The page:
By Donnell Suggs | Atlanta Voice | Word In Black
(WIB) – There are numerous Black candidates running for statewide offices and on the ballot in these midterm elections. And there will be millions of Black Georgians voting, either during the early voting period or on Election Day, Tuesday, November 8. That said, how many of those voters will be Black men, in particular, is a question on the mind of the candidates, their supporters and local Black grassroots organizations.
Garnering the Black male vote has always been a discussion, but lately it has been a hot-button topic for Black candidates like Democratic gubernatorial candidate Stacey Abrams and sitting Senator Reverend Raphael Warnock. Can either rally the Black male vote in order to rule secure positive results next month?
According to data provided by the Secretary of State’s Office, there are 7 million active voters in Georgia as of December 2021. Of these 7 million just over 2 million are Black. There is very little data available to pinpoint how many of those 2 million Black voters are male. A drumbeat is sounding for more Black male voters to make their way to the polls and grassroots organizations like Street Groomers and more established politically invested organizations like the Georgia NAACP marched to further drum up interest Saturday afternoon.
“This is a march, it is not a parade,” said L.A. Pink, President of Street Groomers, during the Black Man March which took place downtown Saturday, Oct. 1. Dozens of supporters for causes ranging from police violence to voter’s rights got behind a pair of banners and made their way up Capitol Avenue. “We want to display the power and the change when we step into the streets.”
Georgia NAACP President and attorney Gerald A. Griggs and Fulton County Commissioners for District 6 Khadijah Abdur-Rahman were involved in the march from outset and spoke of the importance of the Black Male vote.
“There is a concerted effort to silence your voice, you better believe it,” said Abdul-Rahman to the crowd inside Freedom Plaza across Capitol Avenue from the State Capitol. “And in order to silence your voice they have to be worried that your voice is strong. They have to be worried that you represent something, because if you didn’t represent something nobody would be trying to silence you.”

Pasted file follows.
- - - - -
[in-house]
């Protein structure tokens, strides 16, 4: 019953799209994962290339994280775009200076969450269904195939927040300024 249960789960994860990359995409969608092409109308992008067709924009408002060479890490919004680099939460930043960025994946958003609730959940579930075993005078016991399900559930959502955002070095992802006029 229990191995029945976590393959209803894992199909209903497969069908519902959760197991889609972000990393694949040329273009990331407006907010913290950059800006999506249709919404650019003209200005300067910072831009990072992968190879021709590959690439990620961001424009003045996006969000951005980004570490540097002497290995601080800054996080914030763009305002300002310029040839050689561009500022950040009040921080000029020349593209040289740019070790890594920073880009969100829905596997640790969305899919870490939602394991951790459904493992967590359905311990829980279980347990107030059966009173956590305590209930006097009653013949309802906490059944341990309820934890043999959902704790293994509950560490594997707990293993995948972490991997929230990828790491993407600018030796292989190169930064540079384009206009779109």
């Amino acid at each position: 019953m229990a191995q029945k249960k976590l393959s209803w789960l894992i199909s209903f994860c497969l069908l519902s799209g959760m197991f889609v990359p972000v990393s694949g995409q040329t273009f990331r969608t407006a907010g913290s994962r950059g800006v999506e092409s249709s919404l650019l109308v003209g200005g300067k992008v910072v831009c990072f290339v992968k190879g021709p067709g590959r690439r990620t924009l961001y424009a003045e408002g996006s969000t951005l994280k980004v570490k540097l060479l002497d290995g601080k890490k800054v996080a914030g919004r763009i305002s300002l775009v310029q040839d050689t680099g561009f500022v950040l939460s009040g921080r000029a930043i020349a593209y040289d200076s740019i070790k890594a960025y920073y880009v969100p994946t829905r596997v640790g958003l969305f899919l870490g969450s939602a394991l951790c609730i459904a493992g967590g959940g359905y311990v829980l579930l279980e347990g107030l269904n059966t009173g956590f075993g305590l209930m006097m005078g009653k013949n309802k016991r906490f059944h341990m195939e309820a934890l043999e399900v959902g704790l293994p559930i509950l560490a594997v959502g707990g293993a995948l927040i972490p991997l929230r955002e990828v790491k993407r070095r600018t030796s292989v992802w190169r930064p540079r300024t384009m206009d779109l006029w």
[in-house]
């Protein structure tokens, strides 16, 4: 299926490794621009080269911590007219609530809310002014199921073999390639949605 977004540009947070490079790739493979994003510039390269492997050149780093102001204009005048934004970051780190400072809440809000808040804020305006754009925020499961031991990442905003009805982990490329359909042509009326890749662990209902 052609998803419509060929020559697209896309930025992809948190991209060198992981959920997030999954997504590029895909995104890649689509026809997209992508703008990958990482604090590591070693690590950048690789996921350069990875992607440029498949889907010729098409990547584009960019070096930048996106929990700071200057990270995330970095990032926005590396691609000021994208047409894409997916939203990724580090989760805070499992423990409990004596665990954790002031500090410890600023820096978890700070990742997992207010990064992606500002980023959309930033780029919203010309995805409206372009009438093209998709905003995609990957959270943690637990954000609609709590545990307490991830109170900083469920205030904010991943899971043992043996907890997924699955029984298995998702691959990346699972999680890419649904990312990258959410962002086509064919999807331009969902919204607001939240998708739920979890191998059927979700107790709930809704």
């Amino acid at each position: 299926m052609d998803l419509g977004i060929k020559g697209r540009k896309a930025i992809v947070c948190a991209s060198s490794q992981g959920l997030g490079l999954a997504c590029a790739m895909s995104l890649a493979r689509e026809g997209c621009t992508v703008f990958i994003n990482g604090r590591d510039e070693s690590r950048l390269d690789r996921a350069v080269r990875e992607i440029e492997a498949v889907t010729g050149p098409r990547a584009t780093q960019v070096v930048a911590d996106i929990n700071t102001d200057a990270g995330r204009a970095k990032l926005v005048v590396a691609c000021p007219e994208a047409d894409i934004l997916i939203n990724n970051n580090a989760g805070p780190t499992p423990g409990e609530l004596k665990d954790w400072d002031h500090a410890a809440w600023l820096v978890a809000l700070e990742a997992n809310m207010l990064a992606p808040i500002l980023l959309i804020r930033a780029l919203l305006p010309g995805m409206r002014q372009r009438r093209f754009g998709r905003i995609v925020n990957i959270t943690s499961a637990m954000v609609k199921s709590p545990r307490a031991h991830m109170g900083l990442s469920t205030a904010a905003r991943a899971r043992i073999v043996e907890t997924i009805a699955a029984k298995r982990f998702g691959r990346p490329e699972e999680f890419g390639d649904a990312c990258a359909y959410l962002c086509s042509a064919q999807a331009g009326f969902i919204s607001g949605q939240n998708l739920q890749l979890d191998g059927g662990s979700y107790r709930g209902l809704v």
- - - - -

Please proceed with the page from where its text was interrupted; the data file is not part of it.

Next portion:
Rahman went on to say, “Don’t believe the hype that tries to divide us.”
Griggs waved a large ‘Black Lives Matter’ flag throughout the march. He told The Atlanta Voice that there are many issues of interest to Black male voters and some of those issues were being represented during the march. “A lot of candidates are talking about the Black male vote, well we’re bringing it to the place where the laws are made.”
The march began on the corner of Ralph David Abernathy and Hank Aaron Drive. The Fred Hampton Gun Club provided security as the group of men, women and children made its way to the front gates of the capitol building.
“Extremely important,” is how Griggs described the need for the Black male vote to be represented during the coming elections. “If their issues are not addressed in this election, it will be increasingly difficult to get Black men to turn out in the 2024 cycle.”
Griggs listed police accountability, criminal justice reform, voting rights, income equality and healthcare disparities as issues concerning Black males and their families in Georgia. With Atlanta Medical Center set to close in a few weeks in the heart of one of Atlanta’s last historic Black downtown neighborhoods, healthcare disparity remains a hot topic.
Abrams has been on record saying that if she gets a strong turnout of Black male voters she believes she can win her election against Governor Brian Kemp. The Black male may never be in as high in demand as it is now.
“We are looking to take this march from state to state,” said Brother Stone, co-founder, Street Groomers. “These politicians want to ask for your vote and then once they get in office they stick to party lines. If we can stretch this message we can do a lot to change things.”
In 2018 Abrams lost the election to Kemp by 54,723 votes (1,978,408 to 1,923,685) with just over 37,235 additional votes going to Libertarian candidate Ted Metz. It was a close race. It can be closer with a massive turnout by the Black male vote.
“Show them what community looks like,” screamed Porch’se Miller through a megaphone. Miller, an activist with the Georgia NAACP, rode in the back of a white van during the march towards the capitol. “This is what community looks like,” she screamed. “Black votes, they matter here.”
A father of four pushed his youngest child in a stroller during the march. Nicknamed “Manifest,” the father wanted to make sure his kids got the opportunity to be part of a peaceful march. “These are the examples of the people I want my kids to see and hear,” he said. “I think it’s amazing to be able to stand in your identity and let people know why we are here.
“At this point it’s about action, the right way.”